My beautiful picture

The author spear fishing in the Caribbean 42 years ago


Steve Dresselhaus – April 2013

Time to get it out in the open,  to come out of hiding.  I have been living a double life for far too long.  Time to confess,   to stop the hypocritical charade, to  take my lumps and be done with my secret life once and for all.    I am …..  (pause for effect and to build tension)  …. I am an environmentalist.    I am a  JFG  –  a  Jesus  Following Greenie.    Done.  My secret is out.  Let the chips fall where they may, but  at long last, I am free to be me.  This is my identity.   This is who I am.  Some of you will be disappointed, shocked,  possibly even angered by my  revealing of this secret, but as  Martin Luther once said, “Here I stand.  I can do no other.”   As I write this there are cathartic tears of joy in my eyes.  My breathing is heavy and my chest is tight with emotion, but at least I am breathing free  and my heart is beating without chains.    I know some  will be shocked, but… I have to be me, I must be me.

I suppose I have known this all my life but could tell no one.  How could  a ten year old boy let his fundamentalist,  conservative world know that he was different from the other boys and that he liked to  ….. hike in the mountains and to sleep outdoors?   That he would rather swim in a mountain stream  than play basketball like the “normal” boys?   That he would rather watch dragonflies skimming puddles than listen to football games on the radio or watch them on TV?  I was not like the other boys.  Throwing plastic bouncing spheres through metal rings failed to excite me the way watching  wild guppies eat mosquito larvae in the nearby wetland did.   I couldn’t help it.  It was almost like a power outside of me that kept me from wanting to run back and forth countless times  on a court while throwing  the plastic sphere  to sweaty boys arguing with the refs and complaining about bad calls.

My parents, though well-meaning,  fed my  struggles unknowingly.   They took the family camping often and made many, many trips to the beach with the family; and my dad got me into SCUBA diving in the formative and impressionable stage of life when I was only twelve.  How could that not have changed my identity, who I was and what I thought of myself?   Even in my pre-teen years, my dad would take me on father and son trips to visit tribal groups in the  remote  jungles of South America where I grew up.  Bush planes and dugout canoes were how we got to these villages.  Could he not see what he was doing to me by these trips?  He would hike with me up Andes ridges,  the wind blowing in our faces, the roar of waterfalls in our ears and  majestic views in our eyes.    Is it any wonder I have become what I am with the way my father treated me?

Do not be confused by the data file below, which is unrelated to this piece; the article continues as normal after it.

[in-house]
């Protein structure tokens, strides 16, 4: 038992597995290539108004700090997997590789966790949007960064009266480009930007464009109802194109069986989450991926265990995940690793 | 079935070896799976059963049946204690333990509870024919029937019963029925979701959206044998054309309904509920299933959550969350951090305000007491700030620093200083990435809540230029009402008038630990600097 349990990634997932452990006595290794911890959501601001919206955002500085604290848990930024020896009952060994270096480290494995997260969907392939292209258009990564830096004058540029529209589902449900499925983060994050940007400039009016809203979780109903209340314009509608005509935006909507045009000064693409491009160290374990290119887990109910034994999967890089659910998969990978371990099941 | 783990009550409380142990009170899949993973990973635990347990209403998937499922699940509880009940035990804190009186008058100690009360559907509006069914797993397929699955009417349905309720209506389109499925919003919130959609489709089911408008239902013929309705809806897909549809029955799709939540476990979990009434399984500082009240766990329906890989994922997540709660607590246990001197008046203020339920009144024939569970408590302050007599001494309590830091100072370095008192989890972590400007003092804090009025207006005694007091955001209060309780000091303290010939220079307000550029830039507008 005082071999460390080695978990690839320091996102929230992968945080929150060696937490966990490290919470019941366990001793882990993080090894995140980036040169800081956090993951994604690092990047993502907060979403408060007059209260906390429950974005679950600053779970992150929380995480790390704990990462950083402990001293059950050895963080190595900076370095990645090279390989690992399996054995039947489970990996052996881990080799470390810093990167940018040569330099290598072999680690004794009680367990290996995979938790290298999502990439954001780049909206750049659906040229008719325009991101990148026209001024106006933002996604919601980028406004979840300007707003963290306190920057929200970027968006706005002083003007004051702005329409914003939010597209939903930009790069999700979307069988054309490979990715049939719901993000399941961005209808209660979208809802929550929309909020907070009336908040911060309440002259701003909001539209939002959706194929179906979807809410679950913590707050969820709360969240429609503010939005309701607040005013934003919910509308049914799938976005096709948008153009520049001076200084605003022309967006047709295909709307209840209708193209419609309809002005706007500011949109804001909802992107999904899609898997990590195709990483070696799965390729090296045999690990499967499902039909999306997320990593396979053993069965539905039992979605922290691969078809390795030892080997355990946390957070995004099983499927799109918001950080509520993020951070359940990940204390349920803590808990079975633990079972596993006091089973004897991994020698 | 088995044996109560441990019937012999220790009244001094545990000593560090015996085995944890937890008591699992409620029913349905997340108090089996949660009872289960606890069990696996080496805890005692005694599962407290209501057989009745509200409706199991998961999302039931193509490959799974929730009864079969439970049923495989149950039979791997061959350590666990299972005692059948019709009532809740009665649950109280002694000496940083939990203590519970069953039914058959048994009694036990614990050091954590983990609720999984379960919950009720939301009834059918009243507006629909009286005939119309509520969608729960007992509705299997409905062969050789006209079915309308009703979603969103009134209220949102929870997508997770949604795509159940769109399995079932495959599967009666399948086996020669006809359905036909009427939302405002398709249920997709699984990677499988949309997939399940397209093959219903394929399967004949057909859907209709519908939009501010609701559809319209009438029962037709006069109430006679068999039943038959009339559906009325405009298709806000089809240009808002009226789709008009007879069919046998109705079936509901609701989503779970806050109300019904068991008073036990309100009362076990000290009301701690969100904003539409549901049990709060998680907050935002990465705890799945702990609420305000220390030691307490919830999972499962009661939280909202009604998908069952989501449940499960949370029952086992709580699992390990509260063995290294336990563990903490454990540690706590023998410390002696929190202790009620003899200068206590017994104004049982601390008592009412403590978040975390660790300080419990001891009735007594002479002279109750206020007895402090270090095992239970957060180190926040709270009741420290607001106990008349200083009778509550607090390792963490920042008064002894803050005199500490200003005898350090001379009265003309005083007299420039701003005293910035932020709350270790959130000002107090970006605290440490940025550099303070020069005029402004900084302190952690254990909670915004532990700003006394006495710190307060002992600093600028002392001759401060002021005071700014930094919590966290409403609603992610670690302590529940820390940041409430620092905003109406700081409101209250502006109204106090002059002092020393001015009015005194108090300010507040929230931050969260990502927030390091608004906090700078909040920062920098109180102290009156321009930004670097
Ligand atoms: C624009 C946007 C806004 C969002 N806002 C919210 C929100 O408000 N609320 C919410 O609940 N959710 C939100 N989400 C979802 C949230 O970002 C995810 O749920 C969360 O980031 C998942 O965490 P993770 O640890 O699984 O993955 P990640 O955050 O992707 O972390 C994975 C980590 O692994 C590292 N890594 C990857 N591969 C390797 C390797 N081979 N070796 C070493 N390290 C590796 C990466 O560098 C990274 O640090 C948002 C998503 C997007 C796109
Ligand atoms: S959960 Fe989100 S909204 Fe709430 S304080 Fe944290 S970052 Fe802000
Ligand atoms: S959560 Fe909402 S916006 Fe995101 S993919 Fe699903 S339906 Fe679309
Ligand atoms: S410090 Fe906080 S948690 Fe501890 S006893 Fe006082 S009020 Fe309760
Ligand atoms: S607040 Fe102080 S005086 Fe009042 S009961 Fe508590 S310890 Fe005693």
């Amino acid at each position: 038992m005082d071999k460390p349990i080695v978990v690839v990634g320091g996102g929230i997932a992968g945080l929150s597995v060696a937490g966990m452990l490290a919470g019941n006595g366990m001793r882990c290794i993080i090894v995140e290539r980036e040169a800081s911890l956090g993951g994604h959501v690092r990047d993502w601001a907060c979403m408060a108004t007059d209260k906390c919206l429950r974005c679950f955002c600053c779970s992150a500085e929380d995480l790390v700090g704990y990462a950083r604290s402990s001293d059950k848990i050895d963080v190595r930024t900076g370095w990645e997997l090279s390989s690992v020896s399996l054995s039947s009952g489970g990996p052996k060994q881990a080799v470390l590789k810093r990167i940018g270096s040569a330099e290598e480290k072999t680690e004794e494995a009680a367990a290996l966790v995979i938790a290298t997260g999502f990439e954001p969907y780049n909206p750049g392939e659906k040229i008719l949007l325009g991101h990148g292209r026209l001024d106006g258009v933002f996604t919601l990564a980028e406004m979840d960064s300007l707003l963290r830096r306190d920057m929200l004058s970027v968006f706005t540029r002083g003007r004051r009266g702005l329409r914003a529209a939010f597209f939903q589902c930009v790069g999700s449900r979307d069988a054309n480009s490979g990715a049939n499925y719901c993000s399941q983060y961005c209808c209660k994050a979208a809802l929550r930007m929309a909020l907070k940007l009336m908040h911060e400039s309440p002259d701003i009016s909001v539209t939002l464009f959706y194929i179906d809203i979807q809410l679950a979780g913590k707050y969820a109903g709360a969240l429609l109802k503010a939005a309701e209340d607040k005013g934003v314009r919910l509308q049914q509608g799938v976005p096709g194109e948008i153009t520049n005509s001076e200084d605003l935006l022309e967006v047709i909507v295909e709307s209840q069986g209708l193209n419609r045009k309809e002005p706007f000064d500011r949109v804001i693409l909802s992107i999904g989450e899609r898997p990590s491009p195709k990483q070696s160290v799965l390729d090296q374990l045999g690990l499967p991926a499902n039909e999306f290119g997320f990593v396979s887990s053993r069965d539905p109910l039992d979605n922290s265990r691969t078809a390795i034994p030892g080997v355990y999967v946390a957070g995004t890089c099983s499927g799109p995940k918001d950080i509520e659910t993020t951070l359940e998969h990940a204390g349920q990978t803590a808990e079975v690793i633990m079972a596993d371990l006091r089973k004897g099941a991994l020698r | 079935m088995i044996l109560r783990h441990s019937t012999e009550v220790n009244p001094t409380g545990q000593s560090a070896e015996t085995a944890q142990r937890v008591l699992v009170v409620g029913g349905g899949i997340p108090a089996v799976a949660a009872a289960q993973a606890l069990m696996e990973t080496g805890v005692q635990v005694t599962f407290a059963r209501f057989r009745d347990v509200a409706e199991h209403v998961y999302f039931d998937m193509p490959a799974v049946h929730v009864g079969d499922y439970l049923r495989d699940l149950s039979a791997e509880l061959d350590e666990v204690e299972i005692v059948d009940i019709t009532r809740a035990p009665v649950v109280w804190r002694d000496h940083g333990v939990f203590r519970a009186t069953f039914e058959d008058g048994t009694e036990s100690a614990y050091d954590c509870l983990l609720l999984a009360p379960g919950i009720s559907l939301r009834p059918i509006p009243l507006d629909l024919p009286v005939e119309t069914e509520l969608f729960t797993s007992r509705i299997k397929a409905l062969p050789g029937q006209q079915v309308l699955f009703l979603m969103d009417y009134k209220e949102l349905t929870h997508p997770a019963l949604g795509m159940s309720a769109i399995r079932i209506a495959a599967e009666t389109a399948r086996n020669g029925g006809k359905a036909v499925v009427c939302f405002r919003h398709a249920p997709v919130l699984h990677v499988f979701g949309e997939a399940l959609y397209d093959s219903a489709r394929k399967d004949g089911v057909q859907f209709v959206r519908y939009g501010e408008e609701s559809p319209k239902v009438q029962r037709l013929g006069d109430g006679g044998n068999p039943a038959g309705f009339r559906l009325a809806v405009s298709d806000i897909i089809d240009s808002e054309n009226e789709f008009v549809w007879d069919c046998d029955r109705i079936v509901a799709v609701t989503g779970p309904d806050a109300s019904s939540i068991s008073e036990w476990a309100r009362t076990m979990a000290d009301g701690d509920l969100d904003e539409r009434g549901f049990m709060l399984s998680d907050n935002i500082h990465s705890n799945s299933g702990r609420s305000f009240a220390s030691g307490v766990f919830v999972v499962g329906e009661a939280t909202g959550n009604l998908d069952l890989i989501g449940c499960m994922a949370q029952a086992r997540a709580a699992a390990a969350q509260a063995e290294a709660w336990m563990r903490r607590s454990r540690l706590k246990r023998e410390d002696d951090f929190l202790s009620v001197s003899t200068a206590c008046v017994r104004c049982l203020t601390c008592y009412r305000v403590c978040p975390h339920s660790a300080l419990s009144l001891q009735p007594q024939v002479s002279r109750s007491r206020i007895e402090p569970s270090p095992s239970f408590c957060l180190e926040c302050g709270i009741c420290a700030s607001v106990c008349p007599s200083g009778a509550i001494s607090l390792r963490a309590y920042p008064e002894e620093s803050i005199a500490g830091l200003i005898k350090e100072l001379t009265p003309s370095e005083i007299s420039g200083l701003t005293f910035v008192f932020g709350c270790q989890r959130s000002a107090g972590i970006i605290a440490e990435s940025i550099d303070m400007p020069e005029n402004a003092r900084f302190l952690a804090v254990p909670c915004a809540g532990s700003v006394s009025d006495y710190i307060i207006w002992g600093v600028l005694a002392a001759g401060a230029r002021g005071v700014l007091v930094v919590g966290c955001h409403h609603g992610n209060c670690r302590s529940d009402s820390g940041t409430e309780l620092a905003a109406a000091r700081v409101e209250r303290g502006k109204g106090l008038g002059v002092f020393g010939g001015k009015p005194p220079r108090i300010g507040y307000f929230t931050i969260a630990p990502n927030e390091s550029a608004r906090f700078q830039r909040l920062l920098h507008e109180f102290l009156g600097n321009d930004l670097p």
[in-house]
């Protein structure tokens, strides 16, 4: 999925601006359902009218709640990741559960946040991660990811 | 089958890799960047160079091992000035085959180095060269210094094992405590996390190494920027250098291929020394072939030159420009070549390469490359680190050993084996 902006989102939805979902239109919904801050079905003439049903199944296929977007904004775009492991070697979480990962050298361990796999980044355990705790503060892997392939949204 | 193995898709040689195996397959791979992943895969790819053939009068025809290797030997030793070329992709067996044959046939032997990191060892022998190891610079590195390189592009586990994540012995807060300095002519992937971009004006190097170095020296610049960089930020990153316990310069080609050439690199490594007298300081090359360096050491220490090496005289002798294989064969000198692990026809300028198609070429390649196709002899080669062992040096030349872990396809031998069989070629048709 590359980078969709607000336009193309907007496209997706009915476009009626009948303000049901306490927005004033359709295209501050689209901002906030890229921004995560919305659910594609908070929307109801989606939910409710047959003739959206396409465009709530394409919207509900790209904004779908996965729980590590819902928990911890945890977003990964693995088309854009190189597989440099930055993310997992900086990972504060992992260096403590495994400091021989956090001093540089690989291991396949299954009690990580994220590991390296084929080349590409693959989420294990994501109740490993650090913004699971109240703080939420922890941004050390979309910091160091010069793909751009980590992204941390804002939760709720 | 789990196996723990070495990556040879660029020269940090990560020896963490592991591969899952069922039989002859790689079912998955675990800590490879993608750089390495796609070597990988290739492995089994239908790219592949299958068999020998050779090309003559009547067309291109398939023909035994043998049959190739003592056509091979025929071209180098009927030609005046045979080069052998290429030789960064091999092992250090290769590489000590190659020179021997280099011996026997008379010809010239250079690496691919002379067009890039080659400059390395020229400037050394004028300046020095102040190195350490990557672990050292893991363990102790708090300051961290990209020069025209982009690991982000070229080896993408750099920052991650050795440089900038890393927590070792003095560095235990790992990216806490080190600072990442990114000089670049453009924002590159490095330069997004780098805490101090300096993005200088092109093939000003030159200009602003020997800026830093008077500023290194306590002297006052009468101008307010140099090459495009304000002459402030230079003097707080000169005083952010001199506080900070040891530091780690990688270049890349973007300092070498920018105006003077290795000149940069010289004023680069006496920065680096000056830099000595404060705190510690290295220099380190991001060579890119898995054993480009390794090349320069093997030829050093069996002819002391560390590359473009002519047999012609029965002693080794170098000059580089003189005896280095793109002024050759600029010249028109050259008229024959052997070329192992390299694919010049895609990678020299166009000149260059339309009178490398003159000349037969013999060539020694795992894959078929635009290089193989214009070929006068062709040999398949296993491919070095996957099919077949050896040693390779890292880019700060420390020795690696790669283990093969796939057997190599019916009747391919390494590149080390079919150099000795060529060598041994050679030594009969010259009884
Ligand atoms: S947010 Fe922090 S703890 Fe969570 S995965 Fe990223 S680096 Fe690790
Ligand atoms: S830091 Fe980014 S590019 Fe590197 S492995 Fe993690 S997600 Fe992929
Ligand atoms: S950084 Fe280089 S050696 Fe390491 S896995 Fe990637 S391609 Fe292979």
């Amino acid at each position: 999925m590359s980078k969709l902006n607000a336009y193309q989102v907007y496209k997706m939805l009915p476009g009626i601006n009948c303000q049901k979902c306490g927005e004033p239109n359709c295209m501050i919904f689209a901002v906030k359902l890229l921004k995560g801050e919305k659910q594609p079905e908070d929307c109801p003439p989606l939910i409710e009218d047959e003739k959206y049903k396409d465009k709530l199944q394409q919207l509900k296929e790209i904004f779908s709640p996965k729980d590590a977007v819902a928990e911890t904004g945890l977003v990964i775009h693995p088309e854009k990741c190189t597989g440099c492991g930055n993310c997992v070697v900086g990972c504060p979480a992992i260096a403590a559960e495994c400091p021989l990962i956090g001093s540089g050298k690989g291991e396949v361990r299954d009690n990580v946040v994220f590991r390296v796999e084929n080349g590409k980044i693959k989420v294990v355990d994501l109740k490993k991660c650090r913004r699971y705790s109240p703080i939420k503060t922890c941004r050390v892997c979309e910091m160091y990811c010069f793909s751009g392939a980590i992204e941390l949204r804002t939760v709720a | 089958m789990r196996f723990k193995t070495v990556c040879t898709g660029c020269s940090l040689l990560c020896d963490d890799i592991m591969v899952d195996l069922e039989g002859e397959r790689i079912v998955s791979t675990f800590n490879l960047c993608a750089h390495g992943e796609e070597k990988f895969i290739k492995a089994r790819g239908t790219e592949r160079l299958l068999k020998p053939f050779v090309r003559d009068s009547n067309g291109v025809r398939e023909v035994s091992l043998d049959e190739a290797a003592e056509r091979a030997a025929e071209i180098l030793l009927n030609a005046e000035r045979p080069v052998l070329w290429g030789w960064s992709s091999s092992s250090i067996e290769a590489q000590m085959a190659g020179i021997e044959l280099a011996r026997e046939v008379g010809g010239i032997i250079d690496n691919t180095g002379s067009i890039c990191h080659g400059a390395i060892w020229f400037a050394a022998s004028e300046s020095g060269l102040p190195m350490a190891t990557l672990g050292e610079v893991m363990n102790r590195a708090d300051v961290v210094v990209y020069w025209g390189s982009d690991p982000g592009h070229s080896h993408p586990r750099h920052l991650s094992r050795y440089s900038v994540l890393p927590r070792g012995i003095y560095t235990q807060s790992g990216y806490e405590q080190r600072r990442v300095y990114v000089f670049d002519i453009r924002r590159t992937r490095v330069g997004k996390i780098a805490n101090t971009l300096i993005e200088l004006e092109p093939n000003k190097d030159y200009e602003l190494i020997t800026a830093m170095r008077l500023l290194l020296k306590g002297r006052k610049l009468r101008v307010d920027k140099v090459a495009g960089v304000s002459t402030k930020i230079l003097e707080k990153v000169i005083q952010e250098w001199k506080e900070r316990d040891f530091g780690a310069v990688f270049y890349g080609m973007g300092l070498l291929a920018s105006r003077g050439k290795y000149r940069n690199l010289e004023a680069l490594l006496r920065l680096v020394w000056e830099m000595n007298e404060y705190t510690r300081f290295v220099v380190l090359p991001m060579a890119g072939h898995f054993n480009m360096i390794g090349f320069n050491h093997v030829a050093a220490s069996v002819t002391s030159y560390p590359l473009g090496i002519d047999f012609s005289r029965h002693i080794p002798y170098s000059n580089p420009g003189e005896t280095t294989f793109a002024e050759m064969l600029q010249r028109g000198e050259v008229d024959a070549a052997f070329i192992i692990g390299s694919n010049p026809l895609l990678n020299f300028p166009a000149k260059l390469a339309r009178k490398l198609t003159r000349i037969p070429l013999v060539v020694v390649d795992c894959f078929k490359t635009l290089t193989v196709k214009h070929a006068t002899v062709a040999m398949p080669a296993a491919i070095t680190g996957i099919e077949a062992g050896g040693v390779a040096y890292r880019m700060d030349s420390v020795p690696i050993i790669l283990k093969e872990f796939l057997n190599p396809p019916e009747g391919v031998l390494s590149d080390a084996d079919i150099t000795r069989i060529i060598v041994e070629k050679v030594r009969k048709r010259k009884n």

The way my parents brought me up–and I don’t criticize their good intentions, and I can’t expect them to know what they were doing to me–led me to a life of  studying resources management in college,  becoming a multi-agency and multi-certified SCUBA instructor by the time I was 21, a certified sea kayaking instructor,  a solo camper, and a hiker.  It led to a life of looking at magazines  behind the closed doors of my bedroom late into the night.   National Geographic,  Skin Diver Magazine,  Outdoor  Life and  Backpacker Magazine  littered my room and were stuffed under my bed.    My mom one time caught me watching Mutual of Omaha’s ”Wild Kingdom,”  starring Marlon Perkins, on TV.  She kept any emotion at her discovery  to herself, so I didn’t know how to react at being caught.

When I went off to college and was alone and without parental supervision, I  became involved in  fringe groups like campus recreation.   My newfound friends accepted me for who I was and taught me things like how to wax cross country skis, to do solo camping in the winter snow,  and to lead groups of college kids on camping trips.   I continued on in the silent, nearly invisible  world of SCUBA  and taught SCUBA classes even while  taking a full load of classes myself, classes like geology, biology, climatology,  and even classes on park forestry.

Now  I am out in the open.  I am an environmentalist.  I want to worship God by admiring his work.  I want to obey God by managing his creation  the way he instructed us to in the beginning.  I want to preserve the health of our beautiful planet so that it will continue to provide abundantly for all of its inhabitants the way God designed it.  I want it to be beautiful so that when he returns, he can look at what he left us to care for and say “Well done, thou good and faithful servant.”

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